The book has elements of mystery, religion/mysticism, anthropology (albeit fictional anthropology), philosophy, politics, and intrigue. But its got a very slow start, and there isn't much in the way of action - its all about two cultures trying to understand each other. Its not a traditional sci-fi read, but for the right reader, it can be a really deep and meaningful experience.
Profile Image for Ahmad Sharabiani.
9,566 reviews56.6k followers
July 10, 2020
Speaker for the Dead (Ender's Saga #2), Orson Scott Card

A 1986 science fiction novel by American writer Orson Scott Card, an indirect sequel to the novel Ender's Game. The book takes place around the year 5270, some 3,000 years after the events in Ender's Game.

Some years after the xenocide of the Formic species (in Ender's Game), Ender Wiggin writes a book called The Hive Queen, describing the life of the Formics as described to him by the dormant Formic Queen whom he secretly carries.

As humanity uses light-speed travel to establish new colonies, Ender and his sister Valentine age slowly through relativistic travel.

Ender's older brother, the now-aged Hegemon Peter Wiggin, recognizes Ender's writings in The Hive Queen, and requests Ender write for him once he dies. Ender agrees and authors The Hegemon.

These two books, written under the pseudonym "Speaker for the Dead", launch a new religious movement of Speakers, who have authority to investigate and eulogize a person and their work after their death.

تاریخ نخستین خوانش: روز چهاردهم ماه ژانویه سال 2015 میلادی

عنوان: سخنگوی مردگان؛ نویسنده: اورسون‌ اسکات کارد؛

در کتاب نخست این سری، پس از دوبار حمله‌ ی بیگانگان به کره‌ ی زمین، که نژاد بشر را تا آستانه‌ ی انقراض پیش می‌برد؛ حکومت جهانی برای تضمین پیروزی نوع بشر در جنگ بعدی، و حفظ یکپارچگی سیاره، دست به گزینش و پرورش نوابغ نظامی می‌زند، و سپس آن‌ها را در نبردهایی شبیه‌ سازی شده آموزش می‌دهد، تا هنر جنگ را در ذهن‌های نوپا، و تشنه‌ ی داناییشان نهادینه کند؛ پس طبیعی است که نخستین آموزش‌ها جنبه‌ ی «بازی» داشته باشند...؛ رمانهای «بازی اندر (1985میلادی)»، و «سخنگوی مردگان (1986میلادی)»، هر دو برنده ی جوایز «هوگو» و «نبولا» شده اند، و اورسون‌ اسکات کارد را تنها نویسنده ی برنده ی دو جایزه برتر آمریکایی در سالهای متوالی کرده اند. در «بسخنگوی مردگان» سالها بعد، یک نژاد بیگانه دوم کشف میشود، و دوباره، انسانها میمیرند، و ...؛ «بازی اندر» در کتاب‌های «سخنگوی مردگان»، «بیگانه‌ کش»، «فرزندان ذهن» و «اندر در تبعید» ادامه می‌یابد و داستان‌های «اندر» در سیارات و کهکشان‌های گوناگون را روایت می‌کند. علاوه بر این کتاب‌ها، داستان کوتاه «جنگ هدیه‌ ها» و رمان «سایه‌ ی اندر» نیز در این مجموعه قرار دارند که در همان بازه‌ ی زمانی کتاب اتفاق می‌افتند؛ لازم به ذکر است که کتاب «سایه‌ ی اندر» کتابی بسیار پرطرفدار اس،ت که از زبان یکی از شخصیت‌های دوست‌ داشتنی به نام «بین» روایت می‌شود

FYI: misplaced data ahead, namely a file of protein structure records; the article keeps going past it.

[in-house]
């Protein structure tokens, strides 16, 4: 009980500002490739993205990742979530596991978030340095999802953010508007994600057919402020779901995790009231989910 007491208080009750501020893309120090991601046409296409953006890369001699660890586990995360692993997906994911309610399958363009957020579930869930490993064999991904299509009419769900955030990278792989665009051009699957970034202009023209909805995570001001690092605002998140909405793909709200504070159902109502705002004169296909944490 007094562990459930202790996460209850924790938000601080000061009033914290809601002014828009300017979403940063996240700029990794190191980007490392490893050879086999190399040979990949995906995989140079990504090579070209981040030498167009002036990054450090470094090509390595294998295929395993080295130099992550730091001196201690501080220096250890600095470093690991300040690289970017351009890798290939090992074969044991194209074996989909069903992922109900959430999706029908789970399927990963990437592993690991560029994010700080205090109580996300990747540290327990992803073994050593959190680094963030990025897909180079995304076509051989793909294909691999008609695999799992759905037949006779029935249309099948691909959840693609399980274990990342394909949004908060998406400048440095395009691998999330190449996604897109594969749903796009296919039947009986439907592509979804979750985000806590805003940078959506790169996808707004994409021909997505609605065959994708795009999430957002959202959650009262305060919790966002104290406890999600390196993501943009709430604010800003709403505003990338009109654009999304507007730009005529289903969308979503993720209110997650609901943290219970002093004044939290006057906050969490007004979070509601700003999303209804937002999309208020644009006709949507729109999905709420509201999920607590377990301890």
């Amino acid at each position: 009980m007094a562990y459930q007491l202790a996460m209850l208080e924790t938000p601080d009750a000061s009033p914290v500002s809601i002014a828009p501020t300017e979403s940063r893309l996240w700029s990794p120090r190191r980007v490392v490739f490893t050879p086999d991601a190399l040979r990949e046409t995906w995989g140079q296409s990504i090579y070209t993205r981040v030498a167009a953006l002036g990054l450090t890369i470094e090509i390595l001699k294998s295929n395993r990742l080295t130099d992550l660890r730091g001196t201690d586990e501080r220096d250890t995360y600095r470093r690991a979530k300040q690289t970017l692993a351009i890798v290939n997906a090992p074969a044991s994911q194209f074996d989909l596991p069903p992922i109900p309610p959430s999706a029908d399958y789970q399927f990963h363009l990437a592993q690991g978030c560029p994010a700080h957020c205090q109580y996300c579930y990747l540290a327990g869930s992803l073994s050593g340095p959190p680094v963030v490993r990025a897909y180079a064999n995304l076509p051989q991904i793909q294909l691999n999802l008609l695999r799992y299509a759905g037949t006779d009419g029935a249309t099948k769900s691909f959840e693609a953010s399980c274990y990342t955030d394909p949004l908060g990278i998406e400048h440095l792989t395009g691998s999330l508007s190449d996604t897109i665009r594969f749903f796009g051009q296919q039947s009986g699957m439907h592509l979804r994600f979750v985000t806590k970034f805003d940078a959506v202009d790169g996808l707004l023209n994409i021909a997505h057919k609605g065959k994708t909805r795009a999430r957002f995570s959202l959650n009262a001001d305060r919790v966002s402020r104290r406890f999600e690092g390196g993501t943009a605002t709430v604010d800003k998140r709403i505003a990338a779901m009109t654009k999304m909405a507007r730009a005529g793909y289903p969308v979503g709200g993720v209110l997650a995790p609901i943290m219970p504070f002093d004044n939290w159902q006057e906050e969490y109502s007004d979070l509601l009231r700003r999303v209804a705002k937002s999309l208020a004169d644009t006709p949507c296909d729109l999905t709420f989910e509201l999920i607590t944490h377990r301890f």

تاریخ بهنگام رسانی 19/04/1399هجری خورشیدی؛ ا. شربیانی
Profile Image for Lyn.
1,867 reviews16.5k followers
March 3, 2017
Ian McKellon, Ellen DeGeneres, Nathan Lane, Jim Parsons and Samuel Delany sit in a trendy coffee house in Chelsea and discuss Orson Scott Card’s 1985 novel Speaker for the Dead.

Ian: Let me begin our book club meeting with a very special thank you to our very gracious host, thank you Andre, as always your staff have been kind and hospitable and have once again made us all feel at home.

[all thank the host and servers]

Ian: Alright, so … Speaker for the Dead, Card’s sequel to his fine novel Ender's Game, any opening remarks?

Nathan: Well, what can I say, I loved it.

[all agree]

Ellen: It reminded me of Ursula Le Guin’s writing, much more so than Ender’s Game or any other of his writing that I have experienced.

Samuel: Yes, and Card used Le Guin’s ansible, the device that allows for instantaneous communication across light years of distance.

Jim: On the set of Big Bang Theory, we often talk about the technology as a part of our back-story and we have frequently discussed the ansible.

Samuel: Speaking as a science fiction writer myself, I have to say that this may have been his virtuoso performance, again, more so than Ender’s Game, which has some irony because Card stated that this was the book he intended to write before Ender’s Game, and Ender’s Game was written almost as a prequel, and then it became far more popular.

Ian: Certainly this was the more spiritual of the two books.

[all agree]

Nathan: I think that Card also borrowed from or paid tribute to many other writers in this book: Heinlein, obviously Le Guin, Clarke, and also maybe Joe Haldeman.

Jim: The lost in time, relative time gaps, where a traveller in a near light speed vehicle will age less than someone on Earth may be a ubiquitous them in his work.

Samuel: Yes, this was reminiscent of his The Worthing Saga stories, where one character finds himself centuries, even millennia older than his peers.

Ian: What do you think of his use of the aliens as being described as “piggies”, was this perhaps an allusion to William Golding’s’ brilliant 1954 novel Lord of the Flies?